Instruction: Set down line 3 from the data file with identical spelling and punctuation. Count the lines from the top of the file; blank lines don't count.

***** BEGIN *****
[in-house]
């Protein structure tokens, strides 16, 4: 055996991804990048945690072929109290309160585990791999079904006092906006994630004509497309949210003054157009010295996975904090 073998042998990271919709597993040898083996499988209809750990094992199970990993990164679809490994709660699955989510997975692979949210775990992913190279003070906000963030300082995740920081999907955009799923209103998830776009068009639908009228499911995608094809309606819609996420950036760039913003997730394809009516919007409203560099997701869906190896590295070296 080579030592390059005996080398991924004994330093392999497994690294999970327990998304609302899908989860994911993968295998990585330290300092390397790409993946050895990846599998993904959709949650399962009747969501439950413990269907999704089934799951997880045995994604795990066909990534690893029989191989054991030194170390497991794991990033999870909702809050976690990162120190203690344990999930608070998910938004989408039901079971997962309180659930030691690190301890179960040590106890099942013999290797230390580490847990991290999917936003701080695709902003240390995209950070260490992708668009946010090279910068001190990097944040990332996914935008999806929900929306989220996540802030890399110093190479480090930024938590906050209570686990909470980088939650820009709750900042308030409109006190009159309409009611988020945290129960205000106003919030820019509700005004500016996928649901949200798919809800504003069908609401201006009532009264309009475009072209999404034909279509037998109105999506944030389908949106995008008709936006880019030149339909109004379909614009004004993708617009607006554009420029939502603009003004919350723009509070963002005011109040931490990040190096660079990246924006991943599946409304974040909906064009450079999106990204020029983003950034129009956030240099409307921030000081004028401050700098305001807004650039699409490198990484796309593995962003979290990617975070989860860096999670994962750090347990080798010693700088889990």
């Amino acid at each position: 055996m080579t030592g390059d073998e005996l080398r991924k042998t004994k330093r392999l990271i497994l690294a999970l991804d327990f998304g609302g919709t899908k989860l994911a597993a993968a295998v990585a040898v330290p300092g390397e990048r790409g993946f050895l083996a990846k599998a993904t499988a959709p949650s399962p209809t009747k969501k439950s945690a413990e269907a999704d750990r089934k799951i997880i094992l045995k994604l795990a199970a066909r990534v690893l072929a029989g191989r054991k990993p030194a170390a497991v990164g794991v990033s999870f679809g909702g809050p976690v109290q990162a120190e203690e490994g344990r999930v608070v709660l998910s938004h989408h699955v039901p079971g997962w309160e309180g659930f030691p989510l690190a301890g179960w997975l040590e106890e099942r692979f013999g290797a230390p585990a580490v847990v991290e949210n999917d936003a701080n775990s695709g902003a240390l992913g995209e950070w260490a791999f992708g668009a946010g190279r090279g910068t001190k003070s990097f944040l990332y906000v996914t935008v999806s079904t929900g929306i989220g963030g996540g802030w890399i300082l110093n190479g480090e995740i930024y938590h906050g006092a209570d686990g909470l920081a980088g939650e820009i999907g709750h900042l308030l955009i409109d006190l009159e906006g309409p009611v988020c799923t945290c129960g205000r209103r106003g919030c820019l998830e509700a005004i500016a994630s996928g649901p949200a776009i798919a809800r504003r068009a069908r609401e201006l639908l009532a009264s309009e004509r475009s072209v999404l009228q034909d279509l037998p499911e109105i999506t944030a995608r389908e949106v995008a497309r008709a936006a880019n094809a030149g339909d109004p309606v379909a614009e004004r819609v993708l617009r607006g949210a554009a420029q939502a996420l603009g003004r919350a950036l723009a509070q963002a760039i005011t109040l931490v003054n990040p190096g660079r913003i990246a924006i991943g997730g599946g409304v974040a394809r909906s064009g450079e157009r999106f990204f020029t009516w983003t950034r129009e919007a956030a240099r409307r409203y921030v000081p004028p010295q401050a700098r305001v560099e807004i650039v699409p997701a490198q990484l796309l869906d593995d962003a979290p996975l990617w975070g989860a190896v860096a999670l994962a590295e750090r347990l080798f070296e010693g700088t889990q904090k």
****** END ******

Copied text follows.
């Amino acid at each position: 055996m080579t030592g390059d073998e005996l080398r991924k042998t004994k330093r392999l990271i497994l690294a999970l991804d327990f998304g609302g919709t899908k989860l994911a597993a993968a295998v990585a040898v330290p300092g390397e990048r790409g993946f050895l083996a990846k599998a993904t499988a959709p949650s399962p209809t009747k969501k439950s945690a413990e269907a999704d750990r089934k799951i997880i094992l045995k994604l795990a199970a066909r990534v690893l072929a029989g191989r054991k990993p030194a170390a497991v990164g794991v990033s999870f679809g909702g809050p976690v109290q990162a120190e203690e490994g344990r999930v608070v709660l998910s938004h989408h699955v039901p079971g997962w309160e309180g659930f030691p989510l690190a301890g179960w997975l040590e106890e099942r692979f013999g290797a230390p585990a580490v847990v991290e949210n999917d936003a701080n775990s695709g902003a240390l992913g995209e950070w260490a791999f992708g668009a946010g190279r090279g910068t001190k003070s990097f944040l990332y906000v996914t935008v999806s079904t929900g929306i989220g963030g996540g802030w890399i300082l110093n190479g480090e995740i930024y938590h906050g006092a209570d686990g909470l920081a980088g939650e820009i999907g709750h900042l308030l955009i409109d006190l009159e906006g309409p009611v988020c799923t945290c129960g205000r209103r106003g919030c820019l998830e509700a005004i500016a994630s996928g649901p949200a776009i798919a809800r504003r068009a069908r609401e201006l639908l009532a009264s309009e004509r475009s072209v999404l009228q034909d279509l037998p499911e109105i999506t944030a995608r389908e949106v995008a497309r008709a936006a880019n094809a030149g339909d109004p309606v379909a614009e004004r819609v993708l617009r607006g949210a554009a420029q939502a996420l603009g003004r919350a950036l723009a509070q963002a760039i005011t109040l931490v003054n990040p190096g660079r913003i990246a924006i991943g997730g599946g409304v974040a394809r909906s064009g450079e157009r999106f990204f020029t009516w983003t950034r129009e919007a956030a240099r409307r409203y921030v000081p004028p010295q401050a700098r305001v560099e807004i650039v699409p997701a490198q990484l796309l869906d593995d962003a979290p996975l990617w975070g989860a190896v860096a999670l994962a590295e750090r347990l080798f070296e010693g700088t889990q904090k």